“Mr JRD Tata would have been overjoyed if he was in our midst today,” Ratan Tata, chairman emeritus, Tata group was quoted in the media, announcing the Tata group’s Rs18,000 crore winning bid to regain Air India after a hiatus of 68 years.
JRD Tata would have been a ripe old soul of 117 years had he, impossibly, lived to see this day!
Quite understandably, Mr Jeh Tata would have felt a deep sense of disappointment when the airline he founded in 1932 as a division of Tata Sons was nationalised 21 years later, and most likely, deeply hurt when he was removed suddenly as the chairman of the airline in 1978.
It is unclear whether he had expressed a wish on his death bed to reacquire the airline whenever it would be privatised. While his emotional attachment to an airline he founded, given his passion for flying, was irreproachable, it would be an underestimation of his acumen to believe that in the current economic environment he would have wished to part with, not an inconsiderable sum for anyone, much less the debt-laden Tata group, to acquire a business, which historically has made millionaires out of billionaires!
Thanks to the cash machine called Tata Consultancy Services (TCS), the group is holding its head high, which at the last count in the year ended March 2021 spewed out hard currency of almost Rs39,000 crore. This can only get better in the current wave of digitisation and embarrass the finance head, who may not know where to safe keep so much money. He should be thanking his chairman emeritus, who is finding innovative ways to relieve him of his burden!
Tata group has existing investments in two airlines, Air Asia and Vistara. While there is no published financial data on these, it can be said with no fear of being proved wrong that they are guzzling cash by the minute!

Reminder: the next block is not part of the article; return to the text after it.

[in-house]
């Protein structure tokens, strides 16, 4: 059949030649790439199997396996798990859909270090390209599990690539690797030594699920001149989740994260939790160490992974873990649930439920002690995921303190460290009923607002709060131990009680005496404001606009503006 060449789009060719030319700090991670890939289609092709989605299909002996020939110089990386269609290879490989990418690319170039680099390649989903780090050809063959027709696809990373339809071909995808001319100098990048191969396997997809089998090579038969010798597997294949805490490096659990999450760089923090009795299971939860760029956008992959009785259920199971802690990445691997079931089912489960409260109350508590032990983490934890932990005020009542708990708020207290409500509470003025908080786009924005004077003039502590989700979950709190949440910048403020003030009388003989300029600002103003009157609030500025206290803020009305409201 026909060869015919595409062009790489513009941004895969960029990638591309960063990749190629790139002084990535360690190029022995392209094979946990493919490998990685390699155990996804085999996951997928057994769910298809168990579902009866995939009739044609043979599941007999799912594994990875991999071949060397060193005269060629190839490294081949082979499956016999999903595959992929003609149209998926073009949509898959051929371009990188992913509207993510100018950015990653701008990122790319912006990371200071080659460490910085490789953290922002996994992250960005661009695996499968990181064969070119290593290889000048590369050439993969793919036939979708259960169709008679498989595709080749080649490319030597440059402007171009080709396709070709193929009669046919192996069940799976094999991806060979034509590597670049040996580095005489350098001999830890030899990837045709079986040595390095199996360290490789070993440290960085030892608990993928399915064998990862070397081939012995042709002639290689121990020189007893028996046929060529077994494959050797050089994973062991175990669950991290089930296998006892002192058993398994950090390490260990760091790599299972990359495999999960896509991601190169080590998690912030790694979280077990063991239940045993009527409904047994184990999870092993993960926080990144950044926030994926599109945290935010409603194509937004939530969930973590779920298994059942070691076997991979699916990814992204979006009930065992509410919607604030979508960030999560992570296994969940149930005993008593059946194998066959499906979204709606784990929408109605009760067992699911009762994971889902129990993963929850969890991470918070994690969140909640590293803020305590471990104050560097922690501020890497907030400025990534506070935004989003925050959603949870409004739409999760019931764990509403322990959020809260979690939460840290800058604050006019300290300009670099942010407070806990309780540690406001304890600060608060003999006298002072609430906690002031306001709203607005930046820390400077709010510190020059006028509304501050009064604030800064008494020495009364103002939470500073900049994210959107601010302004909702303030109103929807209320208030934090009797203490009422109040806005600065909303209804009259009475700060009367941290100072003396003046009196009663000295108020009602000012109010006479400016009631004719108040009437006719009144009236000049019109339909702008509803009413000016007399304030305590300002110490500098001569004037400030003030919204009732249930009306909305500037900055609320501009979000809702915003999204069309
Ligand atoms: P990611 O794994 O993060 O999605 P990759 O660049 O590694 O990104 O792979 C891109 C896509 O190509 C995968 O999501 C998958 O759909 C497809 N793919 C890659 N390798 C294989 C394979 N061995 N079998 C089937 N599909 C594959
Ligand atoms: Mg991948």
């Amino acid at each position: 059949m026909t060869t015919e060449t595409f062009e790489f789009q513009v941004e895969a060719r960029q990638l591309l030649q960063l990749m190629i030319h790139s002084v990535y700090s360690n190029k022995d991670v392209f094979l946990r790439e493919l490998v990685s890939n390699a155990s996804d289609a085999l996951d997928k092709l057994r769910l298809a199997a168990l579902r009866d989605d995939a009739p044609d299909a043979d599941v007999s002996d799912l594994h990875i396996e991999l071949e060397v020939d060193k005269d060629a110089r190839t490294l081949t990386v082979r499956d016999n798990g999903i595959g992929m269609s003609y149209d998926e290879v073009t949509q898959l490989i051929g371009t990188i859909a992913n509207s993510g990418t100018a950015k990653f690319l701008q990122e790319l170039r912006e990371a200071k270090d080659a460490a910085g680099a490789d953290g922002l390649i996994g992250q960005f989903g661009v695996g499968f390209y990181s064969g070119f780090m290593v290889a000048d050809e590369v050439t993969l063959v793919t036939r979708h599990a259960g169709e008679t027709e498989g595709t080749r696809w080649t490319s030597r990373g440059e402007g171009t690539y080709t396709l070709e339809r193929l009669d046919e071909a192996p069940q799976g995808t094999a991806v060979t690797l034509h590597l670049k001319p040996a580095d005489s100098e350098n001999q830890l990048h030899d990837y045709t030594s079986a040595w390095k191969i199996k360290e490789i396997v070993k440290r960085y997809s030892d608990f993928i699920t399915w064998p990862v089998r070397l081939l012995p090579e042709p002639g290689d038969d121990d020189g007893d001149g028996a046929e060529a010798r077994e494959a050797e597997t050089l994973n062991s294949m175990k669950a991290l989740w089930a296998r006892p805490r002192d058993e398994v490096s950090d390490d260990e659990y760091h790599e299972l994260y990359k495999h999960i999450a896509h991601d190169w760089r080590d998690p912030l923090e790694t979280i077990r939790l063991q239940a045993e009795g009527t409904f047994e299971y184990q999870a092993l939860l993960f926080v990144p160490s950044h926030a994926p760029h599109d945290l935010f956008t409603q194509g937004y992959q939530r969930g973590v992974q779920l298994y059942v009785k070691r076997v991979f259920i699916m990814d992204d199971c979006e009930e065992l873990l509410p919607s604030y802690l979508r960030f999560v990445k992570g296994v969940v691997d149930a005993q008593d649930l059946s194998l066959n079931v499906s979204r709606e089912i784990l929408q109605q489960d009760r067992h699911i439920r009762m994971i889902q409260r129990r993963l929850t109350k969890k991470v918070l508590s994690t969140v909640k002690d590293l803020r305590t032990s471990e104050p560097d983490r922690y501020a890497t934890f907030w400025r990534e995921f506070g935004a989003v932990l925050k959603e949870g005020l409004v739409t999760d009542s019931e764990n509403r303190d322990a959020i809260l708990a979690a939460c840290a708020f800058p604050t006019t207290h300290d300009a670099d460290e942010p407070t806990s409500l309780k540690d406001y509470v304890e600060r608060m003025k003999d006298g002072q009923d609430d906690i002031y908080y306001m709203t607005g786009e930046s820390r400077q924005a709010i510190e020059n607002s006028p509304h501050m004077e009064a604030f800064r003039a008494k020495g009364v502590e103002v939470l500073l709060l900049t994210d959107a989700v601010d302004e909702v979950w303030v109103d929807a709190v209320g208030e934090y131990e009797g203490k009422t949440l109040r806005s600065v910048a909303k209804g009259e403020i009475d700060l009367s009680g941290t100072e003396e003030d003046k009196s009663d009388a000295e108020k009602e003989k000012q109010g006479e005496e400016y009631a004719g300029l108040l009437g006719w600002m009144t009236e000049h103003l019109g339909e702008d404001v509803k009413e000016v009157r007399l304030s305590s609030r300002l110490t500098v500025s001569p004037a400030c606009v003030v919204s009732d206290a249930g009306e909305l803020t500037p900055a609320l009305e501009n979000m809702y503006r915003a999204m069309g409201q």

Singapore Airlines, which passes off as perhaps the most revered brand in the airline business globally, had a wafer-thin profit of about $0.7 billion in 2019 on revenues of $16 billion, a flattering ratio under 5%! This was pre-COVID-19!
The only profitable airline in India presently is apparently making its money out of cancellation charges as little is refunded to passengers when they cancel the tickets! A very unique business model. Why entrepreneurs enter the airline business is for psychologists to figure out! One does hear of commissions on the purchase of aircraft that is safely parked in offshore havens.
Tata Sons is predominantly helped by public charitable trusts. The highest court called upon to decide on the promoter dispute held that the unique ownership pattern of the company makes it accountable to powers beyond the immediate statutory board and effectively to the trustees of the Tata trusts that own the shares.
The trustees of the trusts are supposed to be performing a solemn public trust function of making sure the wealth is preserved and enhanced for the benefit of the public at large and subserve the objectives of the two trusts. The chairman emeritus of the group is a trustee. He is over the moon on this buy of Air India. It will be necessary for him to explain what business plan exists for Air India’s revival and how the group will recover its investment.
“Tata will have the opportunity of regaining the image and reputation it enjoyed in the earlier years,” is another quote of the chairman emeritus. Perhaps the best way to achieve this is to avoid the fallacy of grandeur and go back to the drawing board to make the existing businesses far more profitable!
(The author is a CA and CS and retired as a partner at EY, Chennai, heading tax and regulatory advice. Views expressed are personal.)